S. Kasture, P. Mandal, A. Singh, A. Ramsay, A. S. Vengurlekar, S. Dutta Gupta, V. Belotelov, and A. Venu Gopal, “Near dispersion-less surface plasmon polariton resonances at a metal-dielectric interface with patterned dielectric on top,” Appl. Phys. Lett. 101(9), 091602 (2012). [CrossRef]

20.

S. G. Romanov, N. Vogel, K. Bley, K. Landfester, C. K. Weiss, S. Orlov, A. V. Korovin, G. P. Chuiko, A. Regensburger, A. S. Romanova, A. Kriesch, and U. Peschel, “Probing guided in a monolayer colloidal crystal on a flat metal film,” Phys. Rev. B 86(19), 195145 (2012). [CrossRef]

21.

M. López-García, J. F. Galisteo-López, A. Blanco, J. Sánchez-Marcos, C. López, and A. García-Martín, “Enhancement and directionality of spontaneous emission in hybrid self-assembled photonic-plasmonic crystals,” Small 6(16), 1757–1761 (2010). [CrossRef] [PubMed]

22.

H. Kogelnik and C. V. Shank, “Coupled-wave theory of distributed feedback lasers,” J. Appl. Phys. 43(5), 2327–2335 (1972). [CrossRef]

23.

R. Daendliker, “Coupled waves: A powerful concept in modern optics,” SPIE Proc. Fifth International Topical Meeting on Education and Training in Optics 3190, 279–288 (1997). [CrossRef]

24.

A. Kolomenskii, S. Peng, J. Hembd, A. Kolomenski, J. Noel, J. Strohaber, W. Teizer, and H. Schuessler, “Interaction and spectral gaps of surface plasmon modes in gold nano-structures,” Opt. Express 19(7), 6587–6598 (2011). [CrossRef] [PubMed]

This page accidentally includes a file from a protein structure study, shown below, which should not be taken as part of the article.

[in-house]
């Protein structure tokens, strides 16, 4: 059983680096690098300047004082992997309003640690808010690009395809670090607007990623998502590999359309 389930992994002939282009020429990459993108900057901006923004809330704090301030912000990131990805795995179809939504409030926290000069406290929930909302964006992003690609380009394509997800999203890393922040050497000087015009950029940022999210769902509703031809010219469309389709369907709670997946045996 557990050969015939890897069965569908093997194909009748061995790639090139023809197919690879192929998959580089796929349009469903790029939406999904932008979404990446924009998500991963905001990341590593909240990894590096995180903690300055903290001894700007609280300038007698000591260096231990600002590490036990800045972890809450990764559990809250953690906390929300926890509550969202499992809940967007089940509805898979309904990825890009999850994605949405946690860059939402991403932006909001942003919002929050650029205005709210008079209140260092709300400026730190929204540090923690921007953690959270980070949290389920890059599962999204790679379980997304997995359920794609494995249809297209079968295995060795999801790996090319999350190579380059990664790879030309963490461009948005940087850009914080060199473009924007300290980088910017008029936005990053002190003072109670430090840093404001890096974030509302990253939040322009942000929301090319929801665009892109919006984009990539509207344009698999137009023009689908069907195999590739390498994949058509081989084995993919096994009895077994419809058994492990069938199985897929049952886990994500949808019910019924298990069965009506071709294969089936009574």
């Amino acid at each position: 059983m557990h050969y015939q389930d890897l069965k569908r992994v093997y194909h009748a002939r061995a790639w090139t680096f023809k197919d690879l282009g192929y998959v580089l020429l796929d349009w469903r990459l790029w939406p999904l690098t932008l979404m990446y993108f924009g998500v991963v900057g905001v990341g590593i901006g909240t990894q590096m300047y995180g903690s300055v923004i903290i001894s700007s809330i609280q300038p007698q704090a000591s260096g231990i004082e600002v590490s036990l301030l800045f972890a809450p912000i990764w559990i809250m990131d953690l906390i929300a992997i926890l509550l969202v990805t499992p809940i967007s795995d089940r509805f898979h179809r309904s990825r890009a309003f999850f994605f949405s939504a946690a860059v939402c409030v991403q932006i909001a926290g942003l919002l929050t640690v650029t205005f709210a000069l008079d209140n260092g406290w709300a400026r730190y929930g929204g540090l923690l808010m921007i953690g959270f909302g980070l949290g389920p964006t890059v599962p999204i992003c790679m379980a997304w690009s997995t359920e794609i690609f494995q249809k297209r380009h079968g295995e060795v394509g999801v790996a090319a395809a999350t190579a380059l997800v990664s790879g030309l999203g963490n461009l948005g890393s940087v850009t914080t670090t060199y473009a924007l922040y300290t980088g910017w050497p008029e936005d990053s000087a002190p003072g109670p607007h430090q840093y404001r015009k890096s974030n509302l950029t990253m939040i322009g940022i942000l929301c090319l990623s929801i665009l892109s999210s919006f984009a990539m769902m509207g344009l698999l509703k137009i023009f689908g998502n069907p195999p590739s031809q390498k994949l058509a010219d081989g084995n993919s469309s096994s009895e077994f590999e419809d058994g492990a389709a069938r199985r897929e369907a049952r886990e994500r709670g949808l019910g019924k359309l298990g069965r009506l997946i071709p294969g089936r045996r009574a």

25.

S. A. Maier, Plasmonics: Fundamentals and Applications (Springer, 2007).

26.

J. M. Liu, Photonic Devices (Cambridge University, 2005).

OCIS Codes
(240.6680) Optics at surfaces : Surface plasmons
(240.1485) Optics at surfaces : Buried interfaces

ToC Category:
Optics at Surfaces

History
Original Manuscript: March 7, 2013
Revised Manuscript: May 16, 2013
Manuscript Accepted: May 16, 2013
Published: May 23, 2013

Citation
Sachin Kasture, Prasanta Mandal, S. Dutta Gupta, and Achanta Venu Gopal, "Strong coupling of in-plane propagating plasmon modes and its control," Opt. Express 21, 13187-13192 (2013)
http://www.opticsinfobase.org/oe/abstract.cfm?URI=oe-21-11-13187


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References

  1. L. Novotny, “Strong coupling, energy splitting, and level crossings: A classical perspective,” Am. J. Phys.78(11), 1199–1202 (2010). [CrossRef]
  2. R. M. Stevenson, V. N. Astratov, M. S. Skolnick, D. M. Whittaker, M. Emam-Ismail, A. I. Tartakovskii, P. G. Savvidis, J. J. Baumberg, and J. S. Roberts, “Continuous wave observation of massive polariton redistribution by stimulated scattering in semiconductor microcavities,” Phys. Rev. Lett.85(17), 3680–3683 (2000). [CrossRef] [PubMed]
  3. E. A. Stinaff, M. Scheibner, A. S. Bracker, I. V. Ponomarev, V. L. Korenev, M. E. Ware, M. F. Doty, T. L. Reinecke, and D. Gammon, “Optical signatures of coupled quantum dots,” Science311(5761), 636–639 (2006). [CrossRef] [PubMed]
  4. D. Sarid, R. T. Deck, and J. J. Fasano, “Enhanced nonlinearity of the propagation constant of a long-range surface-plasma wave,” J. Opt. Soc. Am.72(10), 1345–1347 (1982). [CrossRef]
  5. W. R. Holland and D. G. Hall, “Surface-plasmon dispersion relation: Shifts induced by the interaction with localized plasma resonances,” Phys. Rev. B27(12), 7765–7768 (1983). [CrossRef]
  6. S. D. Gupta, G. V. Varada, and G. S. Agarwal, “Surface plasmons in two-sided corrugated thin films,” Phys. Rev. B Condens. Matter36(12), 6331–6335 (1987). [CrossRef] [PubMed]
  7. K. F. MacDonald, Z. L. Samson, M. I. Stockman, and N. I. Zheludev, “Ultrafast active plasmonics,” Nat. Photonics3(1), 55–58 (2009). [CrossRef]
  8. Y. Chu and K. B. Crozier, “Experimental study of the interaction between localized and propagating surface plasmons,” Opt. Lett.34(3), 244–246 (2009). [CrossRef] [PubMed]